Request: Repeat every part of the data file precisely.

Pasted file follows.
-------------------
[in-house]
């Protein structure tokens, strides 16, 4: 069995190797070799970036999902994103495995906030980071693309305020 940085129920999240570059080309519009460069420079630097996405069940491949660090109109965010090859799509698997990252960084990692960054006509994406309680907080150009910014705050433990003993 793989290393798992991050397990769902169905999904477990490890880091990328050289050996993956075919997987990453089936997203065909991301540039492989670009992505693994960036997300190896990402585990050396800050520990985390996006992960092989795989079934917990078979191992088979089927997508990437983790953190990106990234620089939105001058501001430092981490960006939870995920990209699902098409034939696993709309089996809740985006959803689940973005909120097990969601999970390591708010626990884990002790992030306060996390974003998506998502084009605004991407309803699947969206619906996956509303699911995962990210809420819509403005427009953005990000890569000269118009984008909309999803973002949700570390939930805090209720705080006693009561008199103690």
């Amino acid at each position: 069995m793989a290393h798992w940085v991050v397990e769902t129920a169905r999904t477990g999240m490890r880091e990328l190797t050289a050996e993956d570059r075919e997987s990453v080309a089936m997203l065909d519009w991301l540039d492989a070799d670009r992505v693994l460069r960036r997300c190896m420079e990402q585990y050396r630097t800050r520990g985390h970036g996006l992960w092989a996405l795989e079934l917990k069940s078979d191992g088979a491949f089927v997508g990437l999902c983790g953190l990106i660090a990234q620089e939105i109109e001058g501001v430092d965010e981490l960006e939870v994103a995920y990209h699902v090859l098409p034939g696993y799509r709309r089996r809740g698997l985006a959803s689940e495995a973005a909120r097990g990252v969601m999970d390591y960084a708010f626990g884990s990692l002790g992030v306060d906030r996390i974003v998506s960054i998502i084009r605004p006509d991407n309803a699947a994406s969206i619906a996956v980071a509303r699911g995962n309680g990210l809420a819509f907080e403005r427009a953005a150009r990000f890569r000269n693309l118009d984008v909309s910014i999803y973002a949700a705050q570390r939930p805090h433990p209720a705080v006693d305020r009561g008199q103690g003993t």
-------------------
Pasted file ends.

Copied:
[in-house]
């Protein structure tokens, strides 16, 4: 069995190797070799970036999902994103495995906030980071693309305020 940085129920999240570059080309519009460069420079630097996405069940491949660090109109965010090859799509698997990252960084990692960054006509994406309680907080150009910014705050433990003993 793989290393798992991050397990769902169905999904477990490890880091990328050289050996993956075919997987990453089936997203065909991301540039492989670009992505693994960036997300190896990402585990050396800050520990985390996006992960092989795989079934917990078979191992088979089927997508990437983790953190990106990234620089939105001058501001430092981490960006939870995920990209699902098409034939696993709309089996809740985006959803689940973005909120097990969601999970390591708010626990884990002790992030306060996390974003998506998502084009605004991407309803699947969206619906996956509303699911995962990210809420819509403005427009953005990000890569000269118009984008909309999803973002949700570390939930805090209720705080006693009561008199103690």
């Amino acid at each position: 069995m793989a290393h798992w940085v991050v397990e769902t129920a169905r999904t477990g999240m490890r880091e990328l190797t050289a050996e993956d570059r075919e997987s990453v080309a089936m997203l065909d519009w991301l540039d492989a070799d670009r992505v693994l460069r960036r997300c190896m420079e990402q585990y050396r630097t800050r520990g985390h970036g996006l992960w092989a996405l795989e079934l917990k069940s078979d191992g088979a491949f089927v997508g990437l999902c983790g953190l990106i660090a990234q620089e939105i109109e001058g501001v430092d965010e981490l960006e939870v994103a995920y990209h699902v090859l098409p034939g696993y799509r709309r089996r809740g698997l985006a959803s689940e495995a973005a909120r097990g990252v969601m999970d390591y960084a708010f626990g884990s990692l002790g992030v306060d906030r996390i974003v998506s960054i998502i084009r605004p006509d991407n309803a699947a994406s969206i619906a996956v980071a509303r699911g995962n309680g990210l809420a819509f907080e403005r427009a953005a150009r990000f890569r000269n693309l118009d984008v909309s910014i999803y973002a949700a705050q570390r939930p805090h433990p209720a705080v006693d305020r009561g008199q103690g003993t």